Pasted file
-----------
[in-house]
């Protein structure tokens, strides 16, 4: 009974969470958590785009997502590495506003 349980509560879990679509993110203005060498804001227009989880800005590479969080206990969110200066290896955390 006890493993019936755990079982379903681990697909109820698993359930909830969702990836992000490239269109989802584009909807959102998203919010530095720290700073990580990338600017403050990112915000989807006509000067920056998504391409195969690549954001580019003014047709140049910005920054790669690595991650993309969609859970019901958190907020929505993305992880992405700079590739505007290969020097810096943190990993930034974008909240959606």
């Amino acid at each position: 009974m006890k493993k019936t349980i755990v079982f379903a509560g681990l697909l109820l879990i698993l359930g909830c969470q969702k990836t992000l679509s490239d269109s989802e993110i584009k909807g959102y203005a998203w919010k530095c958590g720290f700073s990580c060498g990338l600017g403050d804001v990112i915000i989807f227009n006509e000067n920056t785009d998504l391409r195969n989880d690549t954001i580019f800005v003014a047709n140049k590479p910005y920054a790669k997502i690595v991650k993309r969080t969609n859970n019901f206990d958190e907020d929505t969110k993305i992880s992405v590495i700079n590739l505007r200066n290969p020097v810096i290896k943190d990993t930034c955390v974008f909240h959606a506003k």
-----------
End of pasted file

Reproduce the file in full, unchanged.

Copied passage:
[in-house]
């Protein structure tokens, strides 16, 4: 009974969470958590785009997502590495506003 349980509560879990679509993110203005060498804001227009989880800005590479969080206990969110200066290896955390 006890493993019936755990079982379903681990697909109820698993359930909830969702990836992000490239269109989802584009909807959102998203919010530095720290700073990580990338600017403050990112915000989807006509000067920056998504391409195969690549954001580019003014047709140049910005920054790669690595991650993309969609859970019901958190907020929505993305992880992405700079590739505007290969020097810096943190990993930034974008909240959606």
């Amino acid at each position: 009974m006890k493993k019936t349980i755990v079982f379903a509560g681990l697909l109820l879990i698993l359930g909830c969470q969702k990836t992000l679509s490239d269109s989802e993110i584009k909807g959102y203005a998203w919010k530095c958590g720290f700073s990580c060498g990338l600017g403050d804001v990112i915000i989807f227009n006509e000067n920056t785009d998504l391409r195969n989880d690549t954001i580019f800005v003014a047709n140049k590479p910005y920054a790669k997502i690595v991650k993309r969080t969609n859970n019901f206990d958190e907020d929505t969110k993305i992880s992405v590495i700079n590739l505007r200066n290969p020097v810096i290896k943190d990993t930034c955390v974008f909240h959606a506003k």